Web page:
Gerard Chaliand has authored over 80 books and is one of the world’s leading thinkers on guerrilla warfare. I made the mistake once of asking him which countries he’d been to. He replied: “Ask me which countries I have not been to.” He’s been everywhere.

Gérard Chaliand, an international guerrilla warfare expert and friend, describes war as involving a combination of strategy, tactics and instinct. These ingredients are also necessary in legal work, especially for litigation and the resolution of disputes.

To develop a strategy or tactics it is best to find the most relevant and reliable facts. Otherwise you may rely purely on instincts.

Finding facts takes time, effort, energy and documentation. Facts are events, transactions or circumstances either seen, heard, experienced or documented. They are not opinion, suspicion, white lies, bent truths, hearsay or rhetoric.

1. Document facts, use this Chronology of Events Form

Here’s an efficient way to group facts in disputes and litigation.

This is the template form we’ve used for two decades and provided to clients for them to prepare the first version of their chronology of events

Prepare a chronology of events. Consider using the layout in the above Chronology of Events  template. Create a table with three columns and lots of rows.

  • In each row of the first column type the date for each event; if the date is uncertain indicate this.
  • In the second column type a short form description of each event.
  • In the third column, name or refer to the evidence for that event. It may be a conversation, an act, a failure to act, or a document (eg a letter, invoice, statement, or contract).

2. Video – How and why to prepare a chronology of events

This video explains how to do the job properly. Among other things it covers how to use the above Chronology of Events Form.

3. Warlords – a World War II case study on locating facts to shape strategy

Confirming, in disputes the first thing to do is to gain and remain in command over the facts. Let’s now test this concept. A cast study is provided by a brilliant four-part television documentary from 2007.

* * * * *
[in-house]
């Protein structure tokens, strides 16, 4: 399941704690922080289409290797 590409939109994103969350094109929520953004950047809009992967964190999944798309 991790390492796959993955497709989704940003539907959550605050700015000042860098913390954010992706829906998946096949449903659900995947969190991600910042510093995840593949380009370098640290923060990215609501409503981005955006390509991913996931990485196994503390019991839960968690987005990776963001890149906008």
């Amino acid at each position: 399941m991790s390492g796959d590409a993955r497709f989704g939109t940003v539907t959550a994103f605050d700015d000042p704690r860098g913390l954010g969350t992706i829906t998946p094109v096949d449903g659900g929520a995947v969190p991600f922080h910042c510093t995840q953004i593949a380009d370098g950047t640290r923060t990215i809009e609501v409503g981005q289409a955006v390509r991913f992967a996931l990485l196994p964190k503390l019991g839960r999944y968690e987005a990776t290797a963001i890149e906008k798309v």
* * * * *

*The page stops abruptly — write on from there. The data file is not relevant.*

• Warlords originated as a superb four-part 2007 television documentary assessing the level of strategy skill during WWII of Churchill, Hitler, Stalin and Roosevelt

    Warlords as broadcast by ABC Television illustrates how in World War II Churchill, Stalin, Roosevelt and Hitler regularly communicated directly or via their diplomats or other intermediaries. Each was engaged in communicating information that involved a combination of spreading facts, lies, deception, half-truths or feel-good statements supported by no action. They did it between each other in letters, cables, diplomatic pacts and other written communications.

  • What makes Warlords interesting is its style of storytelling, structured around documentary evidence and quotes from such written communication. It resembles the legal process described above, because in part it is a legal process.
  • Warlords notes that key errors by the warlords in strategy, tactics and instinctive responses arose when the facts were ignored, misinterpreted or unavailable.
  • The TV series producers describe it in this fashion: “World War II was not only a military conflict. It was also a series of private psychological battles waged by the four great leaders: Adolf Hitler, Joseph Stalin, Franklin Roosevelt and Winston Churchill. In these mental duels, the ‘warlords’ lied, schemed, charmed, flattered and cheated to win.” That quote sounds like what often happens in litigation and dispute resolution cases.
  • Warlords asks who was the best strategist during WWII – Joseph Stalin, Franklin Roosevelt, Adolf Hitler, or Winston Churchill? Spoiler alert – it was in that same order, from the most skillful to the worst based on the outcomes of the war. Stalin researched. Hitler did too little of that, trusting his instincts.

Tehran Conference with Joseph Stalin, Franklin Delano Roosevelt, and Winston Churchill, on the veranda of the Soviet Union embassy in downtown Tehran, December 1943.

Ideally, decide to attack or defend only after you and your advisers have confidence about what are the facts in your case. A chronology of events keep the team on your side on the same page. That helps in many ways, including speaking with one voice to parties on the other side, be they individuals, corporations, their solicitors, barristers or others.

If you don’t know the facts you can’t assess your position or that of others in a dispute. Usually the risks of acting on such an uncertain basis are substantial.

A detailed chronology of events helps each participant in a case do what each does best in applying legal knowledge or otherwise responding to developments. Remember, in litigation and the resolution of disputes facts are often more important than the law. In costs terms gathering, assessing and documenting facts eats up vastly more financial and other resources than virtually any other activity in litigation and other modes of dispute resolution.

Noric Dilanchian